What are your research interests?
- Diabetes complications
- Chronic wounds
- Lower limb vascularity and limb salvage
- Lower limb vascular assessment
Why did you get into research?
I worked as a podiatrist because I wanted to help people. I found that the lack of evidence in my field was a barrier to implementing best practice care for my patients. So I decided to do something about it. Now my research helps patients and clinicians get better outcomes.
What would be the ultimate goal for your research?
I would like to put an end to all preventable lower limb amputations in people with diabetes in Australia. No one should have to suffer that loss, particularly as in most cases, it is preventable through an integrated approach and early preventative care.
Peta is unique, as she is both a clinician and an academic. This is a strength for both research and teaching pursuits. She has worked in a variety of areas within podiatric practice for over ten years, including private practice in both rural and regional areas, and public practice in a High Risk Foot Clinic. This drives her passion for clinically translatable research outcomes. Peta has post graduate qualifications in wound care from Monash University and frequently lectures to Wounds Australia and the local Hunter Wound Interest Group. Peta has been invited to edit the latest edition of the Therapeutic Guidelines on "Wound Care" - the high risk foot chapter.
Her PhD (awarded August 2016) focused on podiatrists role in vascular assessment of the lower limb and assessing the validity of non invasive vascular assessment techniques in Diabetes. Peta also developed a novel vascular screening pathway for community based patients. Peta's post doctoral research is building upon her thesis, continuing to develop the evidence base for non-invasive vascular assessment in the lower limb in different, vulnerable populations, including Aboriginal and Torres Strait Islander people. Furthermore, she was recently awarded an international post-doctoral fellowship, which will further her research skills in qualitative research methods.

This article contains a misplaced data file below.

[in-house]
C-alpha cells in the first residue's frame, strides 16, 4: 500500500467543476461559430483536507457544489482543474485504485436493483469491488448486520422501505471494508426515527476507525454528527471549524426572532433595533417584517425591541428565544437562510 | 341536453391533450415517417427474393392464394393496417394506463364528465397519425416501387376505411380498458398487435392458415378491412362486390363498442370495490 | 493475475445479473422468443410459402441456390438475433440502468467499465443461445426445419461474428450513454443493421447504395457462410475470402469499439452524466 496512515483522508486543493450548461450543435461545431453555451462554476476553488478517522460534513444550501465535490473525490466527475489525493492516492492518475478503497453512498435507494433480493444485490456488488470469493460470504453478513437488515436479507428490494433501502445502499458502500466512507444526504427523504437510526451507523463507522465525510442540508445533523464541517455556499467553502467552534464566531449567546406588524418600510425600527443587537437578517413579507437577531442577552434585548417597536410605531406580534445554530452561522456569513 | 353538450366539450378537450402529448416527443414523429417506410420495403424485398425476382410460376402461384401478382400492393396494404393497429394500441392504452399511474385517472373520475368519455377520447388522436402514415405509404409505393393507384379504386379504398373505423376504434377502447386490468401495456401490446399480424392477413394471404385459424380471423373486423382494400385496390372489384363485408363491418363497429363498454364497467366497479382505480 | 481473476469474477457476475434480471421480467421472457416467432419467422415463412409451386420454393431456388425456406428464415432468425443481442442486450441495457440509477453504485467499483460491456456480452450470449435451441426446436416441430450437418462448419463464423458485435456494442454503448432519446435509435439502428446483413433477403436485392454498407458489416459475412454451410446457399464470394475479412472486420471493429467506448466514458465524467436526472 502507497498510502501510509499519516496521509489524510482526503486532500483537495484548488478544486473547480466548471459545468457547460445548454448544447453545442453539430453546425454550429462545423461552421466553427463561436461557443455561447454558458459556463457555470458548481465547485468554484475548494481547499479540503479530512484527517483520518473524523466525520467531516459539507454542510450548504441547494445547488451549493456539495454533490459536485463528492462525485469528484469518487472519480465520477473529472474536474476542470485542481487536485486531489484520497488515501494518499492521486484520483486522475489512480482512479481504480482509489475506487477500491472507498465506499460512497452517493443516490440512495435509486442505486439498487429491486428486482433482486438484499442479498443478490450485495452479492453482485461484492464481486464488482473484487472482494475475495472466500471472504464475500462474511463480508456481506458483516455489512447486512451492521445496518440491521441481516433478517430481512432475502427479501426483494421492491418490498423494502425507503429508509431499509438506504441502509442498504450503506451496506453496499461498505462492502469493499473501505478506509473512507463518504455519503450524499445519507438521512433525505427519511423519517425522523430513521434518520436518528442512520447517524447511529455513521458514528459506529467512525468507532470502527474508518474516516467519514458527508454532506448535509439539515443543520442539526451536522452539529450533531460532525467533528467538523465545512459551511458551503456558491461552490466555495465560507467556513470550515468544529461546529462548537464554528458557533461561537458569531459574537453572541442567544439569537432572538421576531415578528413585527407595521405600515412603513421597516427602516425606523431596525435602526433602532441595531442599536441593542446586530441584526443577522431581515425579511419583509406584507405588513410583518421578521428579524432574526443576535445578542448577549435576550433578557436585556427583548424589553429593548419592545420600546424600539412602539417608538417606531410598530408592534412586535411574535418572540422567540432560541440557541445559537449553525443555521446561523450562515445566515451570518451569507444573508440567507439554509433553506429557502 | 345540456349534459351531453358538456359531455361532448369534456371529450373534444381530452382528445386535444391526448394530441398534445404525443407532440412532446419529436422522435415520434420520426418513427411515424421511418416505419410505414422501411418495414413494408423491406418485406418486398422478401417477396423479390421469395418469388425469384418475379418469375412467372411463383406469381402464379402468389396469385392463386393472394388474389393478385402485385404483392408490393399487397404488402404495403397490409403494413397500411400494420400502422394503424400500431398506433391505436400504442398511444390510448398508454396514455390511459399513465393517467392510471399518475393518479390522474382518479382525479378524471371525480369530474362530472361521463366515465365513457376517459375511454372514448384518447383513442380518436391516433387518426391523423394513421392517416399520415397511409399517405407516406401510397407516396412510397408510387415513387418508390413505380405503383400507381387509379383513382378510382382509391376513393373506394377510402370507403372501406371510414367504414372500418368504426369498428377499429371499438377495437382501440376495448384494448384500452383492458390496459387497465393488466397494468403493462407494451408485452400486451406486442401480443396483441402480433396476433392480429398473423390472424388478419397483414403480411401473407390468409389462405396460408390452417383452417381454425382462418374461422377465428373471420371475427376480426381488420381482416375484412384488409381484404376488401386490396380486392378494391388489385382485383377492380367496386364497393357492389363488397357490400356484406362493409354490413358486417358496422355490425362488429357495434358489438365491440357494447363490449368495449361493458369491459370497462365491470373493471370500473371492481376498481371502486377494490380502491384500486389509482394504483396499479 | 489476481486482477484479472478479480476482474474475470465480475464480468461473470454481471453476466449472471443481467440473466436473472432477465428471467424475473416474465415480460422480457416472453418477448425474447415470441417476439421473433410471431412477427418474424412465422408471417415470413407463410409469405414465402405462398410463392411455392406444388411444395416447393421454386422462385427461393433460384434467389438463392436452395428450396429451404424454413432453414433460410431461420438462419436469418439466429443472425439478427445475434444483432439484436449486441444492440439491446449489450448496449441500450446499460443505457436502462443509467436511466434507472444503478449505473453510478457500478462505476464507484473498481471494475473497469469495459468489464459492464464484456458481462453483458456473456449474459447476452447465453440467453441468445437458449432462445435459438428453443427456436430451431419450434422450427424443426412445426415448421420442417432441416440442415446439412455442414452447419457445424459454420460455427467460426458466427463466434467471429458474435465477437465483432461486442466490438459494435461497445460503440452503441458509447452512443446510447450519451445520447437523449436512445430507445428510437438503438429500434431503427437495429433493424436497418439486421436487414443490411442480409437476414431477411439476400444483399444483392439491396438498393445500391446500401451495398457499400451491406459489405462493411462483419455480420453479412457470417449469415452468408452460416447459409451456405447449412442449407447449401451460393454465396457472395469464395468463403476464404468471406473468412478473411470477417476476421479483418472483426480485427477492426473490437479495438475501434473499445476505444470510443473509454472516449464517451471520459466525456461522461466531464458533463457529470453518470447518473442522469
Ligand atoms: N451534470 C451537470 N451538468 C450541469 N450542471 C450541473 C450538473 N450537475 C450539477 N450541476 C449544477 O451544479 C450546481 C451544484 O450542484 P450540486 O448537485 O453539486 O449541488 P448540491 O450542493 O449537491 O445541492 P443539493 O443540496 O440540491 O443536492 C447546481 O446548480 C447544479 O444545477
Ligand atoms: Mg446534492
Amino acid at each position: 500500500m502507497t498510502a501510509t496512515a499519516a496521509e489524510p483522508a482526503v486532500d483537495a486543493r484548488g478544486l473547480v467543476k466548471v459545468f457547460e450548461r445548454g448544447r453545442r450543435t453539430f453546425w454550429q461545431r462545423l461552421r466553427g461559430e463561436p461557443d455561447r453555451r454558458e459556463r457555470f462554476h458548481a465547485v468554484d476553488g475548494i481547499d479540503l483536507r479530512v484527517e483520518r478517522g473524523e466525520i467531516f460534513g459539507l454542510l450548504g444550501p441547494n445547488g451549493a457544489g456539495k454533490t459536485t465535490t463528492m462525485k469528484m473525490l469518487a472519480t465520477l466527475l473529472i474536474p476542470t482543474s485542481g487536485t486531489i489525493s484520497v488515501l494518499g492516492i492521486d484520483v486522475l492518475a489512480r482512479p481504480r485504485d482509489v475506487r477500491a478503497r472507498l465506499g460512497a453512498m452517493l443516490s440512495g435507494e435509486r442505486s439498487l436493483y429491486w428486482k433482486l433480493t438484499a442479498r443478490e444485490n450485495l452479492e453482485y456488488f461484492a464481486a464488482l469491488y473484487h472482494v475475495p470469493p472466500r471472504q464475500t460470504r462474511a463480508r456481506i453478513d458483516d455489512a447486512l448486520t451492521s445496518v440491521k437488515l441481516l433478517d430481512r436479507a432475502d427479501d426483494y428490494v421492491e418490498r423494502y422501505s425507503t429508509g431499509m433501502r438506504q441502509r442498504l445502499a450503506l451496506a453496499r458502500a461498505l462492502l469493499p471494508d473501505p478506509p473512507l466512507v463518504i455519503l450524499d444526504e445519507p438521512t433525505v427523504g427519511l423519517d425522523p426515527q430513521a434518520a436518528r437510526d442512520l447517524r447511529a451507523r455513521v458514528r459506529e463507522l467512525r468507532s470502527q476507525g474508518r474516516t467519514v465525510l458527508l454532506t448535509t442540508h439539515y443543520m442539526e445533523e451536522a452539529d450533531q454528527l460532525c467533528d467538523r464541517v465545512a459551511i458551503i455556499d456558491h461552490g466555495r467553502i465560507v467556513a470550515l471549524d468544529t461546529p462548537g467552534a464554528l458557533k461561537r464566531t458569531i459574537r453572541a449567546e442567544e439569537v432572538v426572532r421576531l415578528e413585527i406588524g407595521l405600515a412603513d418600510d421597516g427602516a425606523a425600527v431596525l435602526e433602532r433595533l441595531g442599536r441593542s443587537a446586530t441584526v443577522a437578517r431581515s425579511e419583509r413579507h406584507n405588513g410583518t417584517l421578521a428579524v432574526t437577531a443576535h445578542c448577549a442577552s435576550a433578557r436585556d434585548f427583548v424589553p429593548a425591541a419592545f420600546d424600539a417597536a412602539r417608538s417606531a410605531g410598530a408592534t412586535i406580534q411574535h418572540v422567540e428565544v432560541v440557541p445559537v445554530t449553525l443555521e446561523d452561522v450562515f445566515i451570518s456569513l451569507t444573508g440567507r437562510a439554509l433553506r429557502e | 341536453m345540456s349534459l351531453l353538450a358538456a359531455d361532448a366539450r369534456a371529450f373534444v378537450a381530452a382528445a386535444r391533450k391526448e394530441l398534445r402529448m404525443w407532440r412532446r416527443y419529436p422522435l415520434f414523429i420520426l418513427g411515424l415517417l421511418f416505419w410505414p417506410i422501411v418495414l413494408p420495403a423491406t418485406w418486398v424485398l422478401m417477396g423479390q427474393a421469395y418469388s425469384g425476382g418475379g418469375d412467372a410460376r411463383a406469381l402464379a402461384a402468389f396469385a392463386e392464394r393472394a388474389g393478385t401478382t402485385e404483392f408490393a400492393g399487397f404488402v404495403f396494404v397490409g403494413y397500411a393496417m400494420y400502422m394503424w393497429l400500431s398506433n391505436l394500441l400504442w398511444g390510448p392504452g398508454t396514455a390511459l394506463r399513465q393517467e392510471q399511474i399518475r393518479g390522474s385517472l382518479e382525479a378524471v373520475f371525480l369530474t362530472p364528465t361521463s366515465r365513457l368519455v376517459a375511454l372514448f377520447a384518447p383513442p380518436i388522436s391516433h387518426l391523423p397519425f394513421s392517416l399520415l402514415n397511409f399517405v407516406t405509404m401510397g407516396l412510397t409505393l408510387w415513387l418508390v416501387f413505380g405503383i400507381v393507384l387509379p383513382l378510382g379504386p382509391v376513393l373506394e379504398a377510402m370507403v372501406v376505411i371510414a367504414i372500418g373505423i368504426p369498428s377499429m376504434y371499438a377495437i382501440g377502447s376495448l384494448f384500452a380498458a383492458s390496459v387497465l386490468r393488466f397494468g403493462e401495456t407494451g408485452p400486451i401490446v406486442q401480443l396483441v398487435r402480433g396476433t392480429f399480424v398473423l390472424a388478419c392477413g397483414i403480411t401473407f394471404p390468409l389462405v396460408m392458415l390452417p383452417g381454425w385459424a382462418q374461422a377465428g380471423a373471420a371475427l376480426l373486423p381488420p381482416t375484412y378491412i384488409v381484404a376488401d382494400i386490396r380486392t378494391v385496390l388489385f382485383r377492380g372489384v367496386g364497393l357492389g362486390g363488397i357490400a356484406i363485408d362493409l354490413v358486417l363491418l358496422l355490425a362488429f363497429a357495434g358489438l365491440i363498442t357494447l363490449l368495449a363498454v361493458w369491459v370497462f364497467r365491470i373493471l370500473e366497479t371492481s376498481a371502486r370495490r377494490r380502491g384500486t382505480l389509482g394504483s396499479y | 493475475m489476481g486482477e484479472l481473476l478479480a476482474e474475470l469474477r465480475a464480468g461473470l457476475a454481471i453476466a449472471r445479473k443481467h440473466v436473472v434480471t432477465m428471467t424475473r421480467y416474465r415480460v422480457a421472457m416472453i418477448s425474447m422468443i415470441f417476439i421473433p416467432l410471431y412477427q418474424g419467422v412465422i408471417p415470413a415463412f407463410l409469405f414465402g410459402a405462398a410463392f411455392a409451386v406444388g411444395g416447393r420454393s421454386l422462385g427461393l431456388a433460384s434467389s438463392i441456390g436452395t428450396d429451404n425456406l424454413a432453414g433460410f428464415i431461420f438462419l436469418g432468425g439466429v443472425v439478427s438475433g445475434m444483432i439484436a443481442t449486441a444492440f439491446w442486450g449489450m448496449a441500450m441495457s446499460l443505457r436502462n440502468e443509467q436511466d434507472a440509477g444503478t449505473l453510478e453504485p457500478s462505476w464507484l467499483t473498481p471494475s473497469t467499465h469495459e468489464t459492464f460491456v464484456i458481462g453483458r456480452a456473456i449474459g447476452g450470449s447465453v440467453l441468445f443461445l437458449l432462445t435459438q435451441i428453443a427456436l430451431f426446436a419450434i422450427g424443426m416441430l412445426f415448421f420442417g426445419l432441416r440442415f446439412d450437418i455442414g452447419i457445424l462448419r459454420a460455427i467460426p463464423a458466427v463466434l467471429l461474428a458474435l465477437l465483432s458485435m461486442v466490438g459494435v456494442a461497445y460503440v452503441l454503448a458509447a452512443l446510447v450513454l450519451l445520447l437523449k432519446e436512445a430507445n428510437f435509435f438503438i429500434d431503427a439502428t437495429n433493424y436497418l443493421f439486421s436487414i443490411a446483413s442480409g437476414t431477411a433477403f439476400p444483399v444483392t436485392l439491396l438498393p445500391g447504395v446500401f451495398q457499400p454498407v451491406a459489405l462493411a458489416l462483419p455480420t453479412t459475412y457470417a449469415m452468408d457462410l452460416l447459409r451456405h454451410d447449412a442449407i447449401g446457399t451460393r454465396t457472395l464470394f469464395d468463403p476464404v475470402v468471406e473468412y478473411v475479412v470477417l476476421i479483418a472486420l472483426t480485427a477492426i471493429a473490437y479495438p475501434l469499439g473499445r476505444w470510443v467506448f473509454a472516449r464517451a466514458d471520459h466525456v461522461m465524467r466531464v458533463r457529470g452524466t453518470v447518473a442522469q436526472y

Peta’s research is focusing on limb salvage in people with diabetes through a multi-disciplinary approach involving vascular surgery and podiatry. This involves a shift in the current paradigm of the medical led model of triage care.
- Diabetes complications
- Wound research
- Systematic reviews
- Translational research
- Quantitative and qualitative methods
ABC Newcastle interview with Kia Handley - 11 June 2019
A/Prof Vivienne Chuter, Dr Peta Tehan, Dr Martin Spink, Dr Fiona Hawke
Diabetes is the leading cause of non-traumatic lower limb amputation and is associated with a life-time incidence of foot ulcer of up to 25%. In Australia approximately 56 000 people are affected by diabetic foot ulcers every year. Foot ulcer development precedes amputation in 85% of all lower limb amputation cases and amputation itself is associated with a 50%, five year mortality rate. Seventy Australians undergo a diabetes-related lower limb or foot amputation every week. Recent estimates suggest that diabetic foot ulcers and amputations cost the Australian healthcare system over $600 million annually.